Medicare PPOs off to a slow start

August 8, 2003

You won't get rich off these plans, but the government is determined to find out whether they'll fly.

 

Medicare PPOs off to a slow start

You won't get rich off these plans, but the government is determined to find out whether they'll fly.

By Ken Terry
Senior Editor

While Medicare HMOs haven't caught on with most seniors, the federal government has begun a demonstration project to show that less tightly controlled plans, including PPOs and point-of-service plans, can be successful in the Medicare arena. Thirty-five such plans will be offered in 23 states by the end of this year.

Some demonstration plans aren't paying capitated physicians any more than senior HMOs do; and if their fee schedules follow those of the HMOs, they're unlikely to pay more than traditional Medicare does. Horizon Blue Cross Blue Shield of New Jersey, for instance, pays specialists 100 percent of the Medicare fee schedule or slightly below it in its senior POS plans. All demonstration plans let members go out of network.

Between Jan. 1 and May 1 of this year, approximately 63,000 Medicare beneficiaries enrolled in 31 demonstration plans—46,000 of them in two point-of-service plans run by Horizon Blue Cross Blue Shield of New Jersey. Most of these members were previously in an HMO that Horizon shut down last year. Rather than return to traditional Medicare and lose many of their benefits, the seniors enrolled in the new plans.

About 10,000 of the remaining beneficiaries are enrolled in Aetna point-of-service plans in Maryland, Pennsylvania, and New Jersey. In one New Jersey county, Aetna kick-started POS enrollment by dropping its Medicare HMO.

Why are Aetna and Horizon offering POS plans (HMOs with an out-of-network option) rather than the more open-ended PPOs? "It was an easier transition for everybody, and the POS plans are less expensive than PPOs," says Robert Meehan, vice president of consumer and commercial markets for Horizon. "This is a very cost-conscious population."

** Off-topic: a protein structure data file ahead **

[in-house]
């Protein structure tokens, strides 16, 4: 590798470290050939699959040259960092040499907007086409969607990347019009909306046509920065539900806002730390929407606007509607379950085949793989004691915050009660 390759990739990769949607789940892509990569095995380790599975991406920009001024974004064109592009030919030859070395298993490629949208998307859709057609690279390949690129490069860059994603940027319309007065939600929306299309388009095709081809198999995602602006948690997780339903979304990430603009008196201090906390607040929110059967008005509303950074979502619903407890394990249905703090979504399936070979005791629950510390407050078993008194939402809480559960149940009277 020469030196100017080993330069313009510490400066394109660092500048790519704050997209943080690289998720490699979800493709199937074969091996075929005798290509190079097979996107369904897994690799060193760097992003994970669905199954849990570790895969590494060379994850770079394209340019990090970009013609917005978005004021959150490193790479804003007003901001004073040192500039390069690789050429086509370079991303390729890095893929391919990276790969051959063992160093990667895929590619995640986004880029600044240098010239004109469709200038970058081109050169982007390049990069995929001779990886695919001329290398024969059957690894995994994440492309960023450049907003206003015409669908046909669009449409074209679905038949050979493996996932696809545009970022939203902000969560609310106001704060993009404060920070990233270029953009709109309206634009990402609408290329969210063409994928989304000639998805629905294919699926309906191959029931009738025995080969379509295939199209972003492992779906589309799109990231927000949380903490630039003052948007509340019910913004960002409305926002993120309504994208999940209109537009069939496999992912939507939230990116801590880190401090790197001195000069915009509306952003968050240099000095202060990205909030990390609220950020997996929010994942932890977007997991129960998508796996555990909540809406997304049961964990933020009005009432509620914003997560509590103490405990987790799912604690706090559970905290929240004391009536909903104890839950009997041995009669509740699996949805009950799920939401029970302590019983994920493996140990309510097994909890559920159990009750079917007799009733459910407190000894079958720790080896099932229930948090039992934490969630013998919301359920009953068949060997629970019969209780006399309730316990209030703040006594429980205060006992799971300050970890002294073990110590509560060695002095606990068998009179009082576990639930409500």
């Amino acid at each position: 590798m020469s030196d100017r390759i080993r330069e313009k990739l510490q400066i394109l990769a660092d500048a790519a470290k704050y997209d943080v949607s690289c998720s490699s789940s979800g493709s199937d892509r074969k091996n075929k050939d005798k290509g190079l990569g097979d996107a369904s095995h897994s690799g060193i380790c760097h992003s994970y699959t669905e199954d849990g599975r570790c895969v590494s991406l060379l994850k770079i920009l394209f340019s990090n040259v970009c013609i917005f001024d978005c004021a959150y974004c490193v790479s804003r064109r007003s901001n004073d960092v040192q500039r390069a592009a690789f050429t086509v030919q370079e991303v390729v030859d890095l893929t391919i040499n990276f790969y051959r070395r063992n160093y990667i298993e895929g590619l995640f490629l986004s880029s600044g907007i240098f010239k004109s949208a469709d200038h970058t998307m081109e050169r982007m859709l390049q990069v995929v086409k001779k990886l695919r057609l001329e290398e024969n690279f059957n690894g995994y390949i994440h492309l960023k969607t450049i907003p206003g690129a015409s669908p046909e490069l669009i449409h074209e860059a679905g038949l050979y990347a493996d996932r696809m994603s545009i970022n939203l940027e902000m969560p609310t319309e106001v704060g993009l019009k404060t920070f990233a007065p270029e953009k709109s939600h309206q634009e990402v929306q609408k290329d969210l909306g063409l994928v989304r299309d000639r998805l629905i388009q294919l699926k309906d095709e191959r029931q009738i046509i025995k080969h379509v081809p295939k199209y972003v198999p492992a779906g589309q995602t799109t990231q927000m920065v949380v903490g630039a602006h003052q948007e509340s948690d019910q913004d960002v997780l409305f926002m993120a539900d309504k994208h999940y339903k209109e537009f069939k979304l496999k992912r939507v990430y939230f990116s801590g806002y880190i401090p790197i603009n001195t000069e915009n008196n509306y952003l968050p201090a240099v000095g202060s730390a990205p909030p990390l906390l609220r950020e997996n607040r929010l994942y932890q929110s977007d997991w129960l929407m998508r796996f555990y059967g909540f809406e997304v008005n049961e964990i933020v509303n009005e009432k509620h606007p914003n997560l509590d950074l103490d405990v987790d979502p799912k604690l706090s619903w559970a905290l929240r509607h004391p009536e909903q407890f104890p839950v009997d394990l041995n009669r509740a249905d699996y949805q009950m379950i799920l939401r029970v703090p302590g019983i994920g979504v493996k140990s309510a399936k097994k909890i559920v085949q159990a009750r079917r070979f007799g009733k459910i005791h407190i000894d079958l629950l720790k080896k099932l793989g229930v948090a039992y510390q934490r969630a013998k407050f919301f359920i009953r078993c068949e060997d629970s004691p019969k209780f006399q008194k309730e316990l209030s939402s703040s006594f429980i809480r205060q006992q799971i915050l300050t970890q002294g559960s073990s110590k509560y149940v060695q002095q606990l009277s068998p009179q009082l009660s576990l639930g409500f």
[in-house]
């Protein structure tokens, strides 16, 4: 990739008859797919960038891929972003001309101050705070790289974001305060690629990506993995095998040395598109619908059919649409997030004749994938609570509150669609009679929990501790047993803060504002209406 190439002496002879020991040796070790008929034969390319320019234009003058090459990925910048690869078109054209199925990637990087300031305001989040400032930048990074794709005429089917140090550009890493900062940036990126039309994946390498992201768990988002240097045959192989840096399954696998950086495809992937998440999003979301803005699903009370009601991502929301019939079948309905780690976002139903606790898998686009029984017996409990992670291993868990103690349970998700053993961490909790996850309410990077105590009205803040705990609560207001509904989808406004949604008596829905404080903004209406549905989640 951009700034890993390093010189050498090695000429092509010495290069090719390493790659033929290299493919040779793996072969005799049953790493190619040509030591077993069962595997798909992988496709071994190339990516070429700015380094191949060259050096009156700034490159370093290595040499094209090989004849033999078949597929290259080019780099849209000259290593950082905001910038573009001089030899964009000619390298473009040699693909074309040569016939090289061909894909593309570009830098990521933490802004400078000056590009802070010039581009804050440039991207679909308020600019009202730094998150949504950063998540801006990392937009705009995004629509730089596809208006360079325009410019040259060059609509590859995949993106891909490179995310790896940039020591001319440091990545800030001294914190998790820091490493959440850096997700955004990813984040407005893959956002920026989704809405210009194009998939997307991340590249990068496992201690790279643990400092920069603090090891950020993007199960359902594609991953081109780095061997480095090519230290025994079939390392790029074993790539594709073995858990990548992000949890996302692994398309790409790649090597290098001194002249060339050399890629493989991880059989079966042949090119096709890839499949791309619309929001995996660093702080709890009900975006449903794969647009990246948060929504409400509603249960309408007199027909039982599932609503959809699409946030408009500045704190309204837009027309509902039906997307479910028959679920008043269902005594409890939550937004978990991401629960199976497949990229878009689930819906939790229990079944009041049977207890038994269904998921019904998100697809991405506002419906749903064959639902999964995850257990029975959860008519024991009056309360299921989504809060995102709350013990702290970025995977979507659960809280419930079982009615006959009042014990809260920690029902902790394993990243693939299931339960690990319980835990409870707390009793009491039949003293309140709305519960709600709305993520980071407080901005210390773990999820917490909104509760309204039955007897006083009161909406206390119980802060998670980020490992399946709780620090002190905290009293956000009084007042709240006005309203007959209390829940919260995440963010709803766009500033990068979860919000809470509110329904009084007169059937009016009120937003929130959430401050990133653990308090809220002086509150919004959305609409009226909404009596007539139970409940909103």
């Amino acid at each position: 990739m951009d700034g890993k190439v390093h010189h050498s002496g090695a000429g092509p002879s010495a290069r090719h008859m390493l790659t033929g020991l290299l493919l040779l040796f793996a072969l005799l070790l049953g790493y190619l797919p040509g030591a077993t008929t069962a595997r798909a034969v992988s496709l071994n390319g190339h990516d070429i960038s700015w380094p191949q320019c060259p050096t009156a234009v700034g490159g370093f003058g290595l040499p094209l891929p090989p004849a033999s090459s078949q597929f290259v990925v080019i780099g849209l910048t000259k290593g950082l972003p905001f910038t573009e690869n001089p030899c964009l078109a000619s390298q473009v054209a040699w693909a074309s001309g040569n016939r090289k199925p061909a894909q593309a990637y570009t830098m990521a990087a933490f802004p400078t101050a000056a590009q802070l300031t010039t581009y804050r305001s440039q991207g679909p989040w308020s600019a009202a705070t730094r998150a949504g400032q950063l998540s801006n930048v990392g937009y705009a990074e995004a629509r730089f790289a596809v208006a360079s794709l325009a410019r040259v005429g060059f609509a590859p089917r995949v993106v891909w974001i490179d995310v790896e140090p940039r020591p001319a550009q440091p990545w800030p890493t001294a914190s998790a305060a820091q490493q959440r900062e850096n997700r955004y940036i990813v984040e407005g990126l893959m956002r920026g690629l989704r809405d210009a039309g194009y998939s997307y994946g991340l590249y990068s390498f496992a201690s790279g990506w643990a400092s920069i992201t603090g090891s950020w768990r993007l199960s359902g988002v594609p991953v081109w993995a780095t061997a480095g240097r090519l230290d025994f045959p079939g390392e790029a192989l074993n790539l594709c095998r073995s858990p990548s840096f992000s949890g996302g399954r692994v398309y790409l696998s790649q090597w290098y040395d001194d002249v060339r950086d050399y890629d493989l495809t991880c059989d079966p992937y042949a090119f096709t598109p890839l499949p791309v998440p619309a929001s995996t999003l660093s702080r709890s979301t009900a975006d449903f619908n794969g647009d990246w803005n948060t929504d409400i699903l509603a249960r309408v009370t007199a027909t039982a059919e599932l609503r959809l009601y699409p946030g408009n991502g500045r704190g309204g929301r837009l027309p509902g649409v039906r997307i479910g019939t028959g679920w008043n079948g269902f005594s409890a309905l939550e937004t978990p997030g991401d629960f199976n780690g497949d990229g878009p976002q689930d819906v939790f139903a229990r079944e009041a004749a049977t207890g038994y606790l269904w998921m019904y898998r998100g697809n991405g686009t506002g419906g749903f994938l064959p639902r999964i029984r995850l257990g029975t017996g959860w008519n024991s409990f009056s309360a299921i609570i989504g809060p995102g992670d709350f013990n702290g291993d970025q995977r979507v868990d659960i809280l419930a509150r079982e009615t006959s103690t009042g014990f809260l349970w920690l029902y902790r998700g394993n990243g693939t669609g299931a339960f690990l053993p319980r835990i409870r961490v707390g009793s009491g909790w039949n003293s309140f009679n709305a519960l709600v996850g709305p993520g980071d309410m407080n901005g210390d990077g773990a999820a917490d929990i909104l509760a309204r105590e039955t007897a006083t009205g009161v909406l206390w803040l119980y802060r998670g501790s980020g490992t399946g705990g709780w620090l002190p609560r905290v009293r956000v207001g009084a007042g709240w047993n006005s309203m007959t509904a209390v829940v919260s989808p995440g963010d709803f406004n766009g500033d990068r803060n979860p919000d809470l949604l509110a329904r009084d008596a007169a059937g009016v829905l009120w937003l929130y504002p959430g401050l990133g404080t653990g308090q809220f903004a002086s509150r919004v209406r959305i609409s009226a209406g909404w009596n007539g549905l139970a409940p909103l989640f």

Medicare Part B premiums this year cost $58.70 per month. To belong to the less expensive of the Horizon POS plans, seniors pay an extra $86.40 a month for a total of $145.10. The more expensive plan—which includes unlimited coverage for generic drugs—costs $174.40 a month. Meehan doesn't believe there will be a big surge in enrollment unless the government pays enough for Horizon to lower prices significantly. Members pay an average of $138.70 a month to belong to Aetna's Medicare POS plan, which covers generics and gives discounts on brand-name drugs. A PPO would cost even more, says FP Sandra Harmon-Weiss, Medicare compliance officer and head of government programs for Aetna. Aside from cost, she adds, Aetna chose the POS option because "we want to make sure we can provide coordinated services to Medicare patients," and POS members usually select primary care physicians who manage their care.

Other insurers such as UnitedHealthcare and Highmark are offering Medicare PPOs. United's plan in the Birmingham, AL, area costs enrollees less than $100 a month, including the Medicare Part B premium. Asked how UnitedHealthcare could provide PPO coverage for so little, compared to what other plans charge, a company spokesperson replied that "we have designed the best benefit package we can offer."

 

Ken Terry. Medicare PPOs off to a slow start. Medical Economics Aug. 8, 2003;80:36.